Out of town must-sees include the Magersfontein Battlefield and the Wildebeestkuil Rock Art Centre. The latter is a community-based public rock art project and is home to 400 rock engravings. The Magersfontein Battlefield is 31.5km out of town on the Modder River Road. It’s here that the Boer troops defeated the English forces on their way to relieve a besieged Kimberley. The battlefield exhibition includes a particularly evocative audio-visual presentation. On display are examples of the uniforms worn during the siege and a selection of firearms used by the British and Boer forces.
Further afield, some 80km out of town, is the Mokala National Park, the newest SANParks park. Mokala means ‘camel thorn’ in Setswana – a common tree in the area and host to a number of bird species including the beautiful martial eagle. White rhino, Cape buffalo, springbok, gemsbok, roan antelope and tsessebe can be spotted on the grassy plains. The cherry on top is a glimpse of the endangered black rhino. Guided tours are on offer to San rock art sites and engravings as well as the Anglo-Boer War battlefields. To me there is nothing as special as an African night sky, and to really bring it alive, try the Astronomical and Southern Night Sky Edutainment Experience. You hop onto an open game drive vehicle armed with a large telescope.
On the cards for the park’s future are guided horse trails and mountain biking. The park has three separate lodges. Mosu Lodge is the more luxurious, Mofele Lodge has a rustic farm style and Lilydale Lodge comprises 12 self-catering units overlooking the Riet River. For something a little closer to earth, book the Haak-en-Steek camp – a rustic cottage. Of course, no bush experience is complete without a campsite and sparks from the fire dancing into the black night sky. Website: www.sanparks.org/parks/mokala
Part of my Northern Cape visit included a brief trip down to De Aar on the Shosholoza Meyl, a train named after a popular traditional African song favoured by migrant workers and locals who slogged to establish our network of railway lines. Fashionably late the train thundered in and we boarded, filled with excitement. I was in De Aar to attend this small town’s tourism day. Clouds of braai smoke filled the air as larger-than-life rural characters fired up the Karoo lamb competition. The key flavouring ingredient is ‘veld’, I was told, as it’s filled with wild rosemary. One woman in the crowd stood out with her red hat and red shoes, dancing along in her own world while various performances got underway. There gumboot dancers, the Hoërskool Phakamisani opera singers, jazz singers, and up-and-coming local ‘Idols’.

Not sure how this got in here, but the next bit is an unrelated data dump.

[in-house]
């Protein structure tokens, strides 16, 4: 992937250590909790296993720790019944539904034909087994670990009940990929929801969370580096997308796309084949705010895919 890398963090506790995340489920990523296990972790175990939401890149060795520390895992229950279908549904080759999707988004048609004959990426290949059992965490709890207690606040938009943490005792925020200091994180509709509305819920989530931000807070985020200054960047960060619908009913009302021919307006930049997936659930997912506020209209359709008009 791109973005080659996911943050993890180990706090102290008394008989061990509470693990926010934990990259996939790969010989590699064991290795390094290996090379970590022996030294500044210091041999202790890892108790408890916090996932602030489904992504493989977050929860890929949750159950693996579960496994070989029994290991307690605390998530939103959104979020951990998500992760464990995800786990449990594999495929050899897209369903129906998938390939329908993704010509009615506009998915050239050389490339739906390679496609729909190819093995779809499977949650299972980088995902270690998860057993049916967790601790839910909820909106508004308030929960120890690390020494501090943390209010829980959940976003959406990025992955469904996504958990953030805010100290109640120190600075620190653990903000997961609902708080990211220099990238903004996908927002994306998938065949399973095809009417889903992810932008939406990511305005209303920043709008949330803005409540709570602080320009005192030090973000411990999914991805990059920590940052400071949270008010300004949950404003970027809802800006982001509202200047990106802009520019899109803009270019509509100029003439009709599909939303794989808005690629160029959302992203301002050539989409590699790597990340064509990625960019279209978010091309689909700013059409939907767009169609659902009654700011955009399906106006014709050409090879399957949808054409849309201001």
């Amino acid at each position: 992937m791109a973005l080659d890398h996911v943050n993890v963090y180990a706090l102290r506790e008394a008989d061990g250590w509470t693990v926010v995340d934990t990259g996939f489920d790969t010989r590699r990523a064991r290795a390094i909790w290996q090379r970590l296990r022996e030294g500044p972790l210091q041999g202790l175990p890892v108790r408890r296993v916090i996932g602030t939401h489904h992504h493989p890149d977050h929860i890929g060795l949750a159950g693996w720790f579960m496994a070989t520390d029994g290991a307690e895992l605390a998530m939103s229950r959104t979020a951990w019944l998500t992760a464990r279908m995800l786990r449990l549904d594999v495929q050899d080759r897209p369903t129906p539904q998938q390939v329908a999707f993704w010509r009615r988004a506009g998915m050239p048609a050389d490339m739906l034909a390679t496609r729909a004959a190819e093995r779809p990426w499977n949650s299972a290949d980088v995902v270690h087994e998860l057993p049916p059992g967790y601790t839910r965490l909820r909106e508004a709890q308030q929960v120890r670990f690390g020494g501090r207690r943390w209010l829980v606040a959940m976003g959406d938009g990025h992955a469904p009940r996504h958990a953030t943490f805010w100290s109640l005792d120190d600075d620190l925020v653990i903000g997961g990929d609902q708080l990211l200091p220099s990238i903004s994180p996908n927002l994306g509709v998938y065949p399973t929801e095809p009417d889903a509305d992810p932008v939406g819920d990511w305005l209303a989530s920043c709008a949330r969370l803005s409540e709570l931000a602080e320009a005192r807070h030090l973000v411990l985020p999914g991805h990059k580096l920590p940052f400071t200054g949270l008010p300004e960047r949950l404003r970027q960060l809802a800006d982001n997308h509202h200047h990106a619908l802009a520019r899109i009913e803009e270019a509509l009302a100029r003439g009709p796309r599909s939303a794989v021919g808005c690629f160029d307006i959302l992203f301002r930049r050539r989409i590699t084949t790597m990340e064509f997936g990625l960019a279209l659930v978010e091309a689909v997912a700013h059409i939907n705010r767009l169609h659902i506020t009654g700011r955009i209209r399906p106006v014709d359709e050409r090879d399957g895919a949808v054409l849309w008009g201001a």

But it was Ouma Grietjie from Garies who received the standing ovation. At 82 years old and standing little higher than 5ft, she captured the hearts of both young and old and had the crowds roaring in delight. Her music tells tales of times past, fun had, cultures lost and, appropriately, good skaapvleis (mutton) eaten. Another soul to win the locals’ hearts was little Thato Mlolyana, a 14-year-old African equivalent of The Kite Runner. I saw him from a distance, running across a massive field with his kite soaring, arriving all smiles and just in time to join the kite competition. He ‘always makes kites,’ he told me, not just for this competition. I’m glad to say his little kite made of clear plastic found in a bin and tied together with various bits of string won the prize for the most original kite – and it flew brilliantly.
A rare wind wiped out my chance to test my nerve at paragliding with Desi Pansi. In addition to being the driving force behind Fly de Aar, local heroine Desi is a flyer of note having been on the podium at the World Paragliding Series. With stars like her it’s hardly a wonder that De Aar is fast becoming known as one of the best paragliding spots on the international map. Website: www.flydeaar.co.za